Upstate’s Director of Emergency Medical Services and Disaster Medicine Derek Cooney, MD explains why difficulty breathing calls increase as the seasons change, when to seek medical help, and what to expect from the paramedics en route to the hospital and when you reach the hospital.
Derek Cooney, MD: 'What's Your Emergency? - Summer brings increase in difficulty breathing calls[ 0.01 MB ]Play Now | Download
Retiring obstetrician Richard Aubry, MD, MPH reflects on his 50 year career in maternal and child health, where he estimates he has presided over 8,000 births, taught OB care to over 8,000 medical students, and published 50 scientific publications.
Upstate’s Director of Emergency Medical Services and Disaster Medicine Derek Cooney, MD is joined by James Ciaccio, MD to talk about a new geriatric emergency medicine unit called “GEM Care – senior emergency department”. The unit, led by Ciaccio, is housed in a dedicated section of the emergency department at Upstate University Hospital, Community campus, and will provide a calm, measured approach to care in a quiet environment specifically designed for seniors who may agitate or confuse easily, and may have trouble expressing themselves.
Derek Cooney, MD and James Ciaccio, MD: 'What's Your Emergency?' - Upstate Community campus to open new emergency unit for seniors[ 0.01 MB ]Play Now | Download
Stephen Knohl, MD, vice chair for education and program director for Upstate’s Department of Medicine, developed a program called ‘Learning to T.A.L.K.’ (Treat All Like Kin) to teach medical residents to be more effective communicators. He is joined by Upstate chief medical residents Christine Granato, MD, and Luke Yuhico, MD, who will share their experiences using this innovative program.
Stephen Knohl, MD, Christine Granato, MD and Luke Yuhico, MD: Medical residents learn to be more effective communicators[ 0.01 MB ]Play Now | Download
Upstate pediatrician Ann Botash, MD, who has been journaling for years, will read a portion of her short story “Whistling Willy’s Love Song” that recently won a Bruce Dearing Writing Award, presented by Upstate’s Center for Bioethics and Humanities (CBH). Botash, who is joined by the CBH’s Deirdre Neilen, PhD, will share what writing does for the health care professional, and why physicians sometimes turn to creative writing as an outlet. All submissions to the contest also receive consideration for publication in CBH’s journal, The Healing Muse.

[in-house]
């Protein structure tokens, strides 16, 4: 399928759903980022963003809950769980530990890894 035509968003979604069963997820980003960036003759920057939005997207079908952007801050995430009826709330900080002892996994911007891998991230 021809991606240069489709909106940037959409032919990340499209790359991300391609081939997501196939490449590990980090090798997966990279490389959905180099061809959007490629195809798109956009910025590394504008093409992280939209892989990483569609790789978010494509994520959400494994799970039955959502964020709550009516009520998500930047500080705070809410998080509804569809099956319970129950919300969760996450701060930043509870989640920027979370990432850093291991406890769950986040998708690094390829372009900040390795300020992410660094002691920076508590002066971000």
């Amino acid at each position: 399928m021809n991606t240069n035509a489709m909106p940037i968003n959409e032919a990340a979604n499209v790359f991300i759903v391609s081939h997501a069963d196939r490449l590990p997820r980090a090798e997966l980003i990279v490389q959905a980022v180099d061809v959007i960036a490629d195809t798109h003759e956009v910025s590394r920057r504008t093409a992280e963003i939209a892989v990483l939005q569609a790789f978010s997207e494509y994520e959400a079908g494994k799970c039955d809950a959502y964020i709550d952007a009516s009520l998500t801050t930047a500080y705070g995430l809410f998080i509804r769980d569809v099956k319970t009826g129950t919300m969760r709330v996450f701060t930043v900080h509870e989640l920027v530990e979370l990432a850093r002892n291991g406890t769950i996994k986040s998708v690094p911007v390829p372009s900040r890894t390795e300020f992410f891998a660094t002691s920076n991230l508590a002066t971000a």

Ann Botash, MD and Deirdre Neilen, PhD: Why some physicians turn to creative writing as an outlet[ 0.01 MB ]Play Now | Download
Robert Roger Lebel, MD, professor and chief of medical genetics at Upstate Medical University, will describe a genetic disorder called the chromosome 22q deletion, also known as velo-cardio-facial syndrome (VCFS). The syndrome may cause a variety of health problems, ranging from heart defects and cleft palate to feeding difficulties, immune problems, a unique pattern of learning disabilities and more.
Upstate urologist JC Trussell, MD, talks about testosterone, or ‘low T’ – what it is, how it affects the body and treatments that are available today. For more information: Adult Urology Clinic at Upstate – call 315 464-1800.
JC Trussell, MD: What is low testosterone, or 'low t'?[ 0.01 MB ]Play Now | Download
Upstate nurse practitioner and palliative care specialist Patricia Lippincott Knox, MSN, FNP, helps us understand the importance of advance directives – the planning and documents that instruct others about your medical care should you be unable to make decisions on your own – including a living will, health care proxy, and do not resuscitate order (DNR).
Dr. Richard O’Neill addresses a question from a listener who’s worried about their co-worker moving in across the street from them, and suggests they explore why it so difficult for them to be honest with the person about their feelings.